We went to thermal baths (Termales Los Angeles) on our last day in Rivera...lush! It was a bit nicer than the swimming pool type thermals we had been to previously near Suesca, however it was still quite manmade and busy. There were four sections with different temperatures of water and the sulphur smell was almost absent. We enjoyed chilling out in the water and got there early enough to have some quiet time without all the crowds.

Melting in the Tatacoa Desert!

At the Hospejade, I asked the manager about buying drinks as I thought they sold some. As they were out of beers etc, the manager took me to supermarket on his scooter to get a supply of beers, he ordered us a takeaway pizza and allowed us to wash the big chunks of mud off our bikes on his drive. No soap or cloths, just a hose but it did the job and bikes still looked rugged but just not super caked dried-on mud!

Following the weekend (17th July) and lots of swimming, we headed to the Tatacoa desert. The views were awesome, and we took several different roads just to look at what was around. The desert was split into two distinct areas: the red desert and the grey desert. We stopped for a little while at a place with a pool, right in the middle of the desert in Valle de Constellations. We talked to two mums and their sons from Bogota for ages and ate papaya together that the owner bought over. I even got a little bit of a Spanish pronunciation lesson from one of the mums, and it made sitting out the hottest part of the day much more enjoyable.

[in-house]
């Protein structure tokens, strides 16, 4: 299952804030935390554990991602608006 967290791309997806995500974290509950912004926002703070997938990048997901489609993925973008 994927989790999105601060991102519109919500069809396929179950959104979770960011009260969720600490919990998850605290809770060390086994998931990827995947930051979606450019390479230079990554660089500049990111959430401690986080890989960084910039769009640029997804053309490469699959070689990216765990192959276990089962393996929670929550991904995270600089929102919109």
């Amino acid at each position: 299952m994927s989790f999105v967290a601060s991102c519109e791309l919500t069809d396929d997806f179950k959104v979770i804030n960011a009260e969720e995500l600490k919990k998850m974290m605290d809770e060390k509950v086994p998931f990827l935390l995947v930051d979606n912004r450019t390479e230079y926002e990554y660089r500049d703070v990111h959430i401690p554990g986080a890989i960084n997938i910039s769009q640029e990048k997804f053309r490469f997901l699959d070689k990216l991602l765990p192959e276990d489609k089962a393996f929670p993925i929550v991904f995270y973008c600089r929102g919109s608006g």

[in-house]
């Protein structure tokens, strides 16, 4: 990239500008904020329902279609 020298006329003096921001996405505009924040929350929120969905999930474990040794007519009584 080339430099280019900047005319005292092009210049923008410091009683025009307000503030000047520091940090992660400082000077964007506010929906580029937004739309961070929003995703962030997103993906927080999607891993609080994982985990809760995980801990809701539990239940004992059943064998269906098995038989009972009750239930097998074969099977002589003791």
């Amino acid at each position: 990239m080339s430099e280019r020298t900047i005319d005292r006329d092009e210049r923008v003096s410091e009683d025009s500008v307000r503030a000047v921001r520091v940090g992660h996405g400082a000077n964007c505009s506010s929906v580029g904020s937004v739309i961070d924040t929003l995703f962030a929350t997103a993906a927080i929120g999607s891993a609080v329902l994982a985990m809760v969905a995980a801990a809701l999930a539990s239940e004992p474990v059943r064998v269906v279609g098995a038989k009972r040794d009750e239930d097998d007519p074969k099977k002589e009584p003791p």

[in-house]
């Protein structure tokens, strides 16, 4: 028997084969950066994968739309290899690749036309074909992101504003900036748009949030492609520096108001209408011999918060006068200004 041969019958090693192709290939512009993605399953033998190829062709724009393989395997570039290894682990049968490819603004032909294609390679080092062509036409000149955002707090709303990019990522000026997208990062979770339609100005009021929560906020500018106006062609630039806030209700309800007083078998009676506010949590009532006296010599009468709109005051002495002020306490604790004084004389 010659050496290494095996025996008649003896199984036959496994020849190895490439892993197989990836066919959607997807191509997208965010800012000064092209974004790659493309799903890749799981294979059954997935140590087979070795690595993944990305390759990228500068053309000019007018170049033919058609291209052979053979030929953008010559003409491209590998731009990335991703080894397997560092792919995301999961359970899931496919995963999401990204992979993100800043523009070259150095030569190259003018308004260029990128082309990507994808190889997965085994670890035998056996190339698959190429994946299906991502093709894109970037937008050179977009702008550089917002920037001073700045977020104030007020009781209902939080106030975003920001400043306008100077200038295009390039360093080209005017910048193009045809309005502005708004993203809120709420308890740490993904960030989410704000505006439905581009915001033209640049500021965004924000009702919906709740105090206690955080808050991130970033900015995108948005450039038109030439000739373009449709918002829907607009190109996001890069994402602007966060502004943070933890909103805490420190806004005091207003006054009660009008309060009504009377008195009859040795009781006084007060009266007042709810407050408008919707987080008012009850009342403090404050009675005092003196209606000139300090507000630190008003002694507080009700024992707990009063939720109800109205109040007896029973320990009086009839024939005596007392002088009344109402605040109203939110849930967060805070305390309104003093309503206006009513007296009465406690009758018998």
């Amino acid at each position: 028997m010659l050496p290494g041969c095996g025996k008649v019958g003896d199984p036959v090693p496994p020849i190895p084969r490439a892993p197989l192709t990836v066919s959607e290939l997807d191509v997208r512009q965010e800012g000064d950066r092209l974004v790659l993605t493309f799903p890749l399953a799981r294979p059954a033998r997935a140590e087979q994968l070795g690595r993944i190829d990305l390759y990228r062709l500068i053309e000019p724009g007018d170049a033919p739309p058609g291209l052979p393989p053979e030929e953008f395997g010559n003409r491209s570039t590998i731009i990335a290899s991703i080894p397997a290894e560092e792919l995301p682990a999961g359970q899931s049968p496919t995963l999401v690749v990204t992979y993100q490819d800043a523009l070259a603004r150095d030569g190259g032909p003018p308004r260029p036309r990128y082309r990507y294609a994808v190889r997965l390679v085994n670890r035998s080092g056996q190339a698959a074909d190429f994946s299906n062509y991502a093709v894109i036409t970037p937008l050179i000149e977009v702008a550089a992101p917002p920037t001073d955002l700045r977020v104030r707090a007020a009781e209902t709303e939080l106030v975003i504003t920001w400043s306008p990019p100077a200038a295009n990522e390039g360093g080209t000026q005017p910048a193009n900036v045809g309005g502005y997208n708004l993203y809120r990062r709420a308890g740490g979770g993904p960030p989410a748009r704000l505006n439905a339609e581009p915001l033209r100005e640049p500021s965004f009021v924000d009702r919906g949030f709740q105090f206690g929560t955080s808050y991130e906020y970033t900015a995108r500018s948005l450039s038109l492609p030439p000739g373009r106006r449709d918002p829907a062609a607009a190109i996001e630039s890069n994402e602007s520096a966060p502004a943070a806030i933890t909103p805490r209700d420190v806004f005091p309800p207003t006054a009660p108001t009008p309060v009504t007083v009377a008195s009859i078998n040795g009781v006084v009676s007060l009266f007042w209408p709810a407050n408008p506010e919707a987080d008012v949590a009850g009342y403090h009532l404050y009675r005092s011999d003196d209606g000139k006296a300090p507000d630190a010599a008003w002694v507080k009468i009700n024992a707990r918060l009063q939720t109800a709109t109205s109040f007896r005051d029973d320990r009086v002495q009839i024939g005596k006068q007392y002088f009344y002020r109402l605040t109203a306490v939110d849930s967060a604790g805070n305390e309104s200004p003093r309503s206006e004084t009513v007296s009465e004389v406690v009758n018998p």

After the scorching heat of the afternoon sun slightly reduced (and I really mean slightly) we headed off down the track and found a great wild camping spot. We took loads of photos, watched the sunset, did some awesome star-gazing, got bitten like crazy and then had very little (if any) sleep as it was so hot, and there was loads of heat in the ground. The major floor to our tent is that the fly-sheet has to be pitched so it's not great when it's hot weather! Thankfully, we plan for most of our camping to be in cooler climates.

The Tatacoa Desert

So, our first ever motorcycle travel wild camp was completed... great except for the heat, bugs and having to get up at 6am! We took the tent down, sweated lots, and left by 8am. Even though it had rained in the night (yes, it rained in the desert), the tent was bone dry. The last thing we did in the desert before heading north was flying the drone and we even practiced the 'follow-me' function, although it wasn't wholly successful but we got a few lovely birds-eye-view photos. More practice definitely required!

Drone picture of part of Tatacoa

We then headed North, aiming to be back in the cooler climate of Bogota in a few days, completing a big loop of Colombia.